Protecting YouTube’s young stars is a community effort: As content for kids becomes increasingly popular, safety has become a greater issue
But given the massive success of many young YouTubers, it was perhaps only a matter of time before the career option would win over the hearts of children - and their parents.
With 16.8 million subscribers, the single most-followed independent YouTube channel in Korea is Boram Tube Vlog, according to YouTube tracker WatchinToday. The channel, which features 6-year-old Boram going about her daily life and playing with family and friends, is estimated to earn between 250 million won ($211,160) and 3.45 billion won a month. Boram is also the protagonist of the country’s second most-subscribed independent channel - Boram Tube ToysReview. SeoeunStory, which features 5-year-old Seoeun, and Awesome Haeun, starring a 10-year-old dance prodigy, all land in the top 11 independent channels in Korea based on subscription numbers.
The dominance of young YouTubers has propelled private institutions and even some schools to offer students and parents classes on how to build their own YouTube channels. A quick search online shows there are at least four books - two of them written by popular adult YouTubers with young audiences - that guide children on how to become a YouTube star.
An overnight YouTube camp for youth is even set to open next month.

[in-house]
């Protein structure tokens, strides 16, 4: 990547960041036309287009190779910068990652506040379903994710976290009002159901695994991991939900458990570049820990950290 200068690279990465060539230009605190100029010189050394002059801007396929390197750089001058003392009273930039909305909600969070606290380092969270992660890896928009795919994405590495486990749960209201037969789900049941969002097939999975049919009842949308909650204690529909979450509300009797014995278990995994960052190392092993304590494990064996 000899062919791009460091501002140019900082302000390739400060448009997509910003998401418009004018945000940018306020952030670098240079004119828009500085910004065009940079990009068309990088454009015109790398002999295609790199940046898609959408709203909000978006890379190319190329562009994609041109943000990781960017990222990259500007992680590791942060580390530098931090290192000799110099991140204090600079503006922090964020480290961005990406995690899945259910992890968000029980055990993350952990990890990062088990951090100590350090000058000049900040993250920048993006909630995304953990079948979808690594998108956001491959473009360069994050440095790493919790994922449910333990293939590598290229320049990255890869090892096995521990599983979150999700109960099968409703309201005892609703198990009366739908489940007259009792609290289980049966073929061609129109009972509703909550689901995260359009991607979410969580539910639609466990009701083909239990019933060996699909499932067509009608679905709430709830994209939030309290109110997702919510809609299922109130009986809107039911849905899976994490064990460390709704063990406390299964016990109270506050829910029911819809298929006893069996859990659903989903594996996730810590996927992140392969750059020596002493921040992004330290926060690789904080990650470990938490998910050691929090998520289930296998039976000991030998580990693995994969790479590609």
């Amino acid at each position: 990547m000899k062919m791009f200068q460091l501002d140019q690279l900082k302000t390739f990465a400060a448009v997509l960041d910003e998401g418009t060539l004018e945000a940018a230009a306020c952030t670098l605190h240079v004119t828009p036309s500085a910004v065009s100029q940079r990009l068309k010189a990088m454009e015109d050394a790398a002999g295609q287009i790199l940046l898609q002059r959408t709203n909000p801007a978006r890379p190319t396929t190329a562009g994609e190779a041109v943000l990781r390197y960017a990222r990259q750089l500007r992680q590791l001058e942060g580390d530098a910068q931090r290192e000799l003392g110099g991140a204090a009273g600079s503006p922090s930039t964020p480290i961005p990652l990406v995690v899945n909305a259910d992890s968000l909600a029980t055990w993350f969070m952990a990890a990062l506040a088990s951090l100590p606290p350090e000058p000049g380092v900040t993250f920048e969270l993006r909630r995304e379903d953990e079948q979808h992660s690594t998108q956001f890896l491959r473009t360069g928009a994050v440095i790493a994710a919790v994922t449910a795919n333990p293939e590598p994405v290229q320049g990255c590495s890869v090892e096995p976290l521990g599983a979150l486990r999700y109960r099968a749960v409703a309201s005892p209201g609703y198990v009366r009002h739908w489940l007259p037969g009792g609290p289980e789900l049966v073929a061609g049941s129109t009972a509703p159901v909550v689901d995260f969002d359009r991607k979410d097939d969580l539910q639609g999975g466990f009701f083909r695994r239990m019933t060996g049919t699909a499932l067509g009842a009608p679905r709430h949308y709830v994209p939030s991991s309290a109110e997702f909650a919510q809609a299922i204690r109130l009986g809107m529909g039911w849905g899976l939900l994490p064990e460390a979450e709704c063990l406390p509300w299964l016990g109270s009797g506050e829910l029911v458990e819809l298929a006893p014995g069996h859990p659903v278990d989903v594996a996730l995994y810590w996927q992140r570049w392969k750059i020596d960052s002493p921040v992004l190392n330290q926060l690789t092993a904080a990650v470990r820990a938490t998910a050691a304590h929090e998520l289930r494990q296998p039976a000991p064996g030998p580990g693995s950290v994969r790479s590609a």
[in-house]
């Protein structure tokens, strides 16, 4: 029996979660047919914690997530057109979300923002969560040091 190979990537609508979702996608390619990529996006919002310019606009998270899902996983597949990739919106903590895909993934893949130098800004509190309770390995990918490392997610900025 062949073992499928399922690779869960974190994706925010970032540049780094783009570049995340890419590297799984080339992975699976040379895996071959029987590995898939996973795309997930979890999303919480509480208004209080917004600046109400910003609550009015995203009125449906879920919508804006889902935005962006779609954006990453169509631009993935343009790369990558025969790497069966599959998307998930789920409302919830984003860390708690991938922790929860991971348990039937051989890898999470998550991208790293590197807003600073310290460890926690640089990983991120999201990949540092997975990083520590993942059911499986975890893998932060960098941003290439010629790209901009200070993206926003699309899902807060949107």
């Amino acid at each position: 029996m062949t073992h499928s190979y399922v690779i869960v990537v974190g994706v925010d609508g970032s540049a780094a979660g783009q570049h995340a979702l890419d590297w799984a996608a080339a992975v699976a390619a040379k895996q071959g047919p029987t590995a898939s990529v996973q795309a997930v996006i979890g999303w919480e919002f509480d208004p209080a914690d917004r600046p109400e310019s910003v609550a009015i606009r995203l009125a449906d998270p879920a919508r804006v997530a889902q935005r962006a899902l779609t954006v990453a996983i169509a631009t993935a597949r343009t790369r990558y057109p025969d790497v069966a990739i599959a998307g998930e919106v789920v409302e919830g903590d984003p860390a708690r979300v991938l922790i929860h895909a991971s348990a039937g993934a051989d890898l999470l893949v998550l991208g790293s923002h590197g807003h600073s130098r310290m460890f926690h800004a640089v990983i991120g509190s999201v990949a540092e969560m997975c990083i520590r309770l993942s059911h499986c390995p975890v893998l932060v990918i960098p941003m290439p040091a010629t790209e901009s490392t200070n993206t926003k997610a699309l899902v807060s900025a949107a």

“Around 10 YouTubers will be invited to teach children how to film, edit and upload videos,” said Kim Yong-deok, a member of the newly-launched YouTube Training School, which is organizing the camp. “We’ll also talk about how to create YouTube accounts and discuss as a group what kind of channels they want to run.”
As is often the case with media involving children, YouTube channels featuring minors have faced many controversies.
While most young YouTubers post videos of themselves engaged in inoffensive and age-appropriate behavior such as playing with toys or eating snacks, some children have faced criticism for carrying out disruptive, even illegal, activities to attract views on their channel. For example, when police in Seongbuk District, central Seoul, fined 11 adolescents last month for wrecking property as they fled from strangers’ homes after ringing their doorbells, they cited the popularity of videos promoting similar activities online. A since-deleted video uploaded by an elementary school student featured him pretending to smoke in public to provoke agitated responses from older pedestrians.
Some of the children’s own guardians have also been accused of jeopardizing the well-being of young YouTubers to produce click-worthy videos. Parents often work behind the scenes to plan and operate their child’s channels.
In 2017, Save the Children’s local office deemed the behavior of some parents so problematic that it took matters to court. The nonprofit organization reported the operators of two YouTube channels to police for child abuse - one had uploaded a video of a man making his young daughter cry by threatening to kidnap her mother while disguised as a burglar, and another had posted a video of a 5-year-old driving a toy car in the middle of a busy road.
“There were elements in the videos that we assessed would be harmful to not only the moral judgement and development of the children starring in the channels, but the children who watch them as well,” explained Koh Woo-hyun, an official at Save the Children Korea’s advocacy department. The Seoul Family Court had since ruled that the operators of the channel featuring the toy car were guilty of child abuse and ordered them to receive professional counseling, while the other channel was let off due to lack of evidence.